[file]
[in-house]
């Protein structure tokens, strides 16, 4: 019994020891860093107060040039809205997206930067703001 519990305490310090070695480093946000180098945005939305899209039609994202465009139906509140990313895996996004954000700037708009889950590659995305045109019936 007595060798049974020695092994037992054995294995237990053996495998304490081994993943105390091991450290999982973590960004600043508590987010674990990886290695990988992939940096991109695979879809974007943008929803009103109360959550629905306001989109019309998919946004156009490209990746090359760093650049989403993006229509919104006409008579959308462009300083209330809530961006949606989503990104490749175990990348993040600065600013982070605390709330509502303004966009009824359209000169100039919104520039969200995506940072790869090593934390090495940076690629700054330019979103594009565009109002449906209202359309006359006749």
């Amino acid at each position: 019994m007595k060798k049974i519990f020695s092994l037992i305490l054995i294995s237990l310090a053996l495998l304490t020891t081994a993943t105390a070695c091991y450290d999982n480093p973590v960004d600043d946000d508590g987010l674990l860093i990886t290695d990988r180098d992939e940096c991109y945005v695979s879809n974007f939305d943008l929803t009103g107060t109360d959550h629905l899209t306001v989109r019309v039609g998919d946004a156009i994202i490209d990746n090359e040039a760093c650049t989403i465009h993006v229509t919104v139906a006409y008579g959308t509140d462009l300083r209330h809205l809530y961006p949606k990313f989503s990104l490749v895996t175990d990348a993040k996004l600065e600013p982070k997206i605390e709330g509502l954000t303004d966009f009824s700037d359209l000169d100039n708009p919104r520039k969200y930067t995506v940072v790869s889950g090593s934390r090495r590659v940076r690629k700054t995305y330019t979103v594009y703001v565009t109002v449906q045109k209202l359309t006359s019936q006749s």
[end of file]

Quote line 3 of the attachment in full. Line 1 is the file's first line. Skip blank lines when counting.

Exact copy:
């Amino acid at each position: 019994m007595k060798k049974i519990f020695s092994l037992i305490l054995i294995s237990l310090a053996l495998l304490t020891t081994a993943t105390a070695c091991y450290d999982n480093p973590v960004d600043d946000d508590g987010l674990l860093i990886t290695d990988r180098d992939e940096c991109y945005v695979s879809n974007f939305d943008l929803t009103g107060t109360d959550h629905l899209t306001v989109r019309v039609g998919d946004a156009i994202i490209d990746n090359e040039a760093c650049t989403i465009h993006v229509t919104v139906a006409y008579g959308t509140d462009l300083r209330h809205l809530y961006p949606k990313f989503s990104l490749v895996t175990d990348a993040k996004l600065e600013p982070k997206i605390e709330g509502l954000t303004d966009f009824s700037d359209l000169d100039n708009p919104r520039k969200y930067t995506v940072v790869s889950g090593s934390r090495r590659v940076r690629k700054t995305y330019t979103v594009y703001v565009t109002v449906q045109k209202l359309t006359s019936q006749s």